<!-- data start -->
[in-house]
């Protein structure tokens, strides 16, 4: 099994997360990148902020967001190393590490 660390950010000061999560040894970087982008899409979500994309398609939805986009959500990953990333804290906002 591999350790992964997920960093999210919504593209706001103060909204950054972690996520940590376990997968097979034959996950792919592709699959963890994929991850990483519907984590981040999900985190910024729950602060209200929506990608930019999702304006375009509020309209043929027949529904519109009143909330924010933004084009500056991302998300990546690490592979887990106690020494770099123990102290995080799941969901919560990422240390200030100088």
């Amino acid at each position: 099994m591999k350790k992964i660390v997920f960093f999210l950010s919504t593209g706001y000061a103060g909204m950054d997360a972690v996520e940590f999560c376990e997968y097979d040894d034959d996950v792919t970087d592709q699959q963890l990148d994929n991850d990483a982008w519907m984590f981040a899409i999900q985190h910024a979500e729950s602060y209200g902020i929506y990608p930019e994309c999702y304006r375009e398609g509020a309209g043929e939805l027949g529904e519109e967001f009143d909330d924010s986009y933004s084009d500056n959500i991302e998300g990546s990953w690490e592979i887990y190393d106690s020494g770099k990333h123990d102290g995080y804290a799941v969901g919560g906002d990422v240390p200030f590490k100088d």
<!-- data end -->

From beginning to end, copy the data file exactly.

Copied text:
[in-house]
């Protein structure tokens, strides 16, 4: 099994997360990148902020967001190393590490 660390950010000061999560040894970087982008899409979500994309398609939805986009959500990953990333804290906002 591999350790992964997920960093999210919504593209706001103060909204950054972690996520940590376990997968097979034959996950792919592709699959963890994929991850990483519907984590981040999900985190910024729950602060209200929506990608930019999702304006375009509020309209043929027949529904519109009143909330924010933004084009500056991302998300990546690490592979887990106690020494770099123990102290995080799941969901919560990422240390200030100088």
């Amino acid at each position: 099994m591999k350790k992964i660390v997920f960093f999210l950010s919504t593209g706001y000061a103060g909204m950054d997360a972690v996520e940590f999560c376990e997968y097979d040894d034959d996950v792919t970087d592709q699959q963890l990148d994929n991850d990483a982008w519907m984590f981040a899409i999900q985190h910024a979500e729950s602060y209200g902020i929506y990608p930019e994309c999702y304006r375009e398609g509020a309209g043929e939805l027949g529904e519109e967001f009143d909330d924010s986009y933004s084009d500056n959500i991302e998300g990546s990953w690490e592979i887990y190393d106690s020494g770099k990333h123990d102290g995080y804290a799941v969901g919560g906002d990422v240390p200030f590490k100088d």